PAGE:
WHENEVER someone who is in power wants to carry on doing something that they know is illegal, they start by complicating simple things.
In Zimbabwe, by establishi
ng a bicameral legislative system which has complex procedures with numerous hidden points of access, those in power continue to deny ordinary Zimbabweans their right to fight minority rule.
Since a bicameral legislature is not necessary for representational purposes, it is acceptable to assume that this has been done to remove any prospects of rule by the majority and to lessen the representation of the preferences of the mass public.
There is nothing wrong with the members of the same family being interested in the same profession. Zimbabweans are a civil, peace-loving people who appreciate the efforts of a set of brothers or a couple wanting to improve the well-being of the people by standing in elections.
When voted for, these individuals then work very hard and diligently stand for the best interests of their people. What is taking place in Zimbabwe, however, is somewhat different from what the reasonable mass public thought was going to happen after 1980.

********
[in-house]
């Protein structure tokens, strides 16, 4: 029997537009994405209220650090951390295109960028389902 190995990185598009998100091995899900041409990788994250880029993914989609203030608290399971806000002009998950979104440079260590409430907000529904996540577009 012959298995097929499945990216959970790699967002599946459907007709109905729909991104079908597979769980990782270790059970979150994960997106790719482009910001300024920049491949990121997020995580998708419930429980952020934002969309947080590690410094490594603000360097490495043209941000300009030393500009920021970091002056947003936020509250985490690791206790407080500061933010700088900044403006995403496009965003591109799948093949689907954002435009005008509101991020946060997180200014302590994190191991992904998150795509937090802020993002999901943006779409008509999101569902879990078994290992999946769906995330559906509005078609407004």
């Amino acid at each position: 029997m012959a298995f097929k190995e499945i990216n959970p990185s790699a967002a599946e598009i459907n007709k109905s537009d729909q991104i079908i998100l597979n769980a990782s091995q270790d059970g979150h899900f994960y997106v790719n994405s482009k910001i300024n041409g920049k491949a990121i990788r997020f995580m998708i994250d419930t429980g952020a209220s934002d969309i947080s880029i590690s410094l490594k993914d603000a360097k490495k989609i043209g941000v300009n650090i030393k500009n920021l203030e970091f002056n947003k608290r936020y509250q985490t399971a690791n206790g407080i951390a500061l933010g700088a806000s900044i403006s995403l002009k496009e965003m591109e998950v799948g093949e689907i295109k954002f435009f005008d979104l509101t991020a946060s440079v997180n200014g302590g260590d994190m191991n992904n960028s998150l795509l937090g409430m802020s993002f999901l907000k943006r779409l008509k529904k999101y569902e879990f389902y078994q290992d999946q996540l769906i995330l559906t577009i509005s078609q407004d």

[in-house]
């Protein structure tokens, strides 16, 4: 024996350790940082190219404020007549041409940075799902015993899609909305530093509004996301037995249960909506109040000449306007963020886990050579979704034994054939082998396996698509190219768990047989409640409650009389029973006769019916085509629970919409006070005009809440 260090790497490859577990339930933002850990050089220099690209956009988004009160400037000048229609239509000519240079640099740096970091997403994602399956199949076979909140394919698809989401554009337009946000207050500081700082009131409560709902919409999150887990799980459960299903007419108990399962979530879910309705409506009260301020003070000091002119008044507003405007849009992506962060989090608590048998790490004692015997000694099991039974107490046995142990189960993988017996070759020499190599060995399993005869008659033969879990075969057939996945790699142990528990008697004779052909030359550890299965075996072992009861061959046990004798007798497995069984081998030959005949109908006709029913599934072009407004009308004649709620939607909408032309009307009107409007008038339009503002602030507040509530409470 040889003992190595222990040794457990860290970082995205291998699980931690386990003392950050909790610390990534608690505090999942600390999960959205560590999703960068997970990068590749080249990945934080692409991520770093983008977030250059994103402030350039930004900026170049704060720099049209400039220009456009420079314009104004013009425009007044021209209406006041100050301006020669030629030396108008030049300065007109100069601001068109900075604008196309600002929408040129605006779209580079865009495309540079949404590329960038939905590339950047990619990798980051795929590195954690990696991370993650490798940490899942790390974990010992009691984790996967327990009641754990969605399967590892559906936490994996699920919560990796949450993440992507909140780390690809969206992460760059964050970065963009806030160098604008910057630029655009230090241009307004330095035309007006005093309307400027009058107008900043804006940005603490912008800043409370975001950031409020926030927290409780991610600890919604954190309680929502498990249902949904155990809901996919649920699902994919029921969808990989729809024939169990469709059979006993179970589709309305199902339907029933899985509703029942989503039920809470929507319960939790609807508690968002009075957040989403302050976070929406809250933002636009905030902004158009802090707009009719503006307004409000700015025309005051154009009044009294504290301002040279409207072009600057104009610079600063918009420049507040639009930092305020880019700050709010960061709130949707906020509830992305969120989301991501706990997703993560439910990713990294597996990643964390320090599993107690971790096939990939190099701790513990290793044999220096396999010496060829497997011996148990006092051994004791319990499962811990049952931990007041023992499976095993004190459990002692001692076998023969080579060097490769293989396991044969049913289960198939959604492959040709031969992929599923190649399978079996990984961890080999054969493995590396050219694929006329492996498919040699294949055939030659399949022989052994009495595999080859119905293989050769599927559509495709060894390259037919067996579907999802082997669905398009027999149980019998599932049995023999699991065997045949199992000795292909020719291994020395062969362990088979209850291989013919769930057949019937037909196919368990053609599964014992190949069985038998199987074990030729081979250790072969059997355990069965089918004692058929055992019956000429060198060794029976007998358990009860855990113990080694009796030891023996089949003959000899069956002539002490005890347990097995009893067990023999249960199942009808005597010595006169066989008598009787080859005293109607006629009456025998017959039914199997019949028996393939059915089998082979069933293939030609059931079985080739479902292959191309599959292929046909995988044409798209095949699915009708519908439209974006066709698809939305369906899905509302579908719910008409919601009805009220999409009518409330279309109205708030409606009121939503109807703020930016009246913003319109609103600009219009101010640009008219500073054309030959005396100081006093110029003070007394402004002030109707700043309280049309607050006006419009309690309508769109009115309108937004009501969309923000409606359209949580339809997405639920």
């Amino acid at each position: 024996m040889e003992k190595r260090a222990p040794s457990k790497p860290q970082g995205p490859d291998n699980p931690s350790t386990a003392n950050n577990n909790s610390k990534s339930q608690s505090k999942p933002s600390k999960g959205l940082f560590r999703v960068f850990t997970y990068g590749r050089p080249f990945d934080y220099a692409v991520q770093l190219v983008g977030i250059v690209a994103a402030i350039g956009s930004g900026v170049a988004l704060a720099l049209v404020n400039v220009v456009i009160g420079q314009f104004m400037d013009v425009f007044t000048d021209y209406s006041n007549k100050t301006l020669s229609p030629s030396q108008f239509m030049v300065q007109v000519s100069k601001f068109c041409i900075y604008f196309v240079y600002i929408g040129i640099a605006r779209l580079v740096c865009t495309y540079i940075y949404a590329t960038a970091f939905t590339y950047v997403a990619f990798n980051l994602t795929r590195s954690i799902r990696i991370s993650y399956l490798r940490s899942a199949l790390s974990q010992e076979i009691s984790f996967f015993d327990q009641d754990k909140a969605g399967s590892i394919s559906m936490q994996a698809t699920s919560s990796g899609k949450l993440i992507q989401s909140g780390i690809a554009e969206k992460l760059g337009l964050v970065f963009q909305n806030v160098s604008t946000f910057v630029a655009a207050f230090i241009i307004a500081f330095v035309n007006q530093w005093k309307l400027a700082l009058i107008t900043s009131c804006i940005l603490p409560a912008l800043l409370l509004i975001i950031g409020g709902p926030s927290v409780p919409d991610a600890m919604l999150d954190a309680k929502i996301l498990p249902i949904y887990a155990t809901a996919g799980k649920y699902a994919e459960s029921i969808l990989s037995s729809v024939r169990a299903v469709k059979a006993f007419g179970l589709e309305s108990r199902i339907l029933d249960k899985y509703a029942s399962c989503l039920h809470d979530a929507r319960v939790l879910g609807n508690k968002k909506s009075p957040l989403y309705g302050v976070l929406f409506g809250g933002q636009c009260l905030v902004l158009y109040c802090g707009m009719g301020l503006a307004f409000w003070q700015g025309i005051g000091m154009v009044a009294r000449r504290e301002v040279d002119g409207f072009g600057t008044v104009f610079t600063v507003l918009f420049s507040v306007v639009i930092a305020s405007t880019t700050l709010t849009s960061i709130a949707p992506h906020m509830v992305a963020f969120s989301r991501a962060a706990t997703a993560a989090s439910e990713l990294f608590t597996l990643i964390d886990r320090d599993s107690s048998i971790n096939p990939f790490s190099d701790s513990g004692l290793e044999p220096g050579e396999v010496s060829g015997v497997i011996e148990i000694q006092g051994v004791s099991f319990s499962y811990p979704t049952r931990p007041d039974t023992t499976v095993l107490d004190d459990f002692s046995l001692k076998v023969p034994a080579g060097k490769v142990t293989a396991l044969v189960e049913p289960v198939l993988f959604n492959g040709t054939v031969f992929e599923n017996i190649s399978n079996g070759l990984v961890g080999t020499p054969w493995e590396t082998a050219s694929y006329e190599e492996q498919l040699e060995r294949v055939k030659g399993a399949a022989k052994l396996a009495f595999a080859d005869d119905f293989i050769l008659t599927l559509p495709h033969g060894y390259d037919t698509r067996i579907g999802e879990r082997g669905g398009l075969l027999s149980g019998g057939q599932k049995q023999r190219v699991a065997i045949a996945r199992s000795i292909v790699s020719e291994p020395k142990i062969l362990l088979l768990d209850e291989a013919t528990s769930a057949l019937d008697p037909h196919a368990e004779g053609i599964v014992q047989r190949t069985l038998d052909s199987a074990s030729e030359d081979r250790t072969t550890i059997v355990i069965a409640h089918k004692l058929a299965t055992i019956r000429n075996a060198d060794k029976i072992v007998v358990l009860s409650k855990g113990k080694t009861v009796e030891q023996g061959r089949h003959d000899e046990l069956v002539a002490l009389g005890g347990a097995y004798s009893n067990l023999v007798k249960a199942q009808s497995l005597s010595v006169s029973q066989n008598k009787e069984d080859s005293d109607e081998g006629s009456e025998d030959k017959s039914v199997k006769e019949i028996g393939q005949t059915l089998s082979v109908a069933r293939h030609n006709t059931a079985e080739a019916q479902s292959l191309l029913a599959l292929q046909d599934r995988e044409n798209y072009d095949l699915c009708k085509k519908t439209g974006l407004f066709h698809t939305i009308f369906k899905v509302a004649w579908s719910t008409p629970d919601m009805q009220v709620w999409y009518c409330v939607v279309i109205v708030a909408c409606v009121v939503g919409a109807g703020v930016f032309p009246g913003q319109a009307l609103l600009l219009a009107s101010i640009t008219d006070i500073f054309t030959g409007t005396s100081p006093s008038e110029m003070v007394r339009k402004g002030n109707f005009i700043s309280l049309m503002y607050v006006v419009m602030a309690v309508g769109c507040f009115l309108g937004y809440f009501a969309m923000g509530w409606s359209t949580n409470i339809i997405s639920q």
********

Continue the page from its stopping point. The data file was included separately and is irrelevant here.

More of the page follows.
Historically, a bicameral legislature would represent somewhat different socio-economic groups. Now with “clans and families” having taken over the senate, we wonder if this has been done to protect the interests of a certain group of individuals keen to bleed Zimbabwe dry.
There is nothing that the senate is going to change. In fact, more could be done with a simple, straightforward and transparent unicameral parliament in which decisions on what to do with the homeless and unemployed are reached more quickly.
This however had to be done away with since it was less costly and was threatening to bring about accountability.
Having said this, a certain group of individuals who have been faithful to their earthly master had to be assured of positions thereby creating a system whereby their hold on power is maintained and that the same position becomes an inheritance for the same “clans and families” in coming generations. If this sounds a bit far-fetched for some, can you convince us otherwise?
Lastly, if there is anyone who thinks that Zimbabwe is their own private enterprise, let it be known that no business or non-profit corporation would put up with two boards of directors.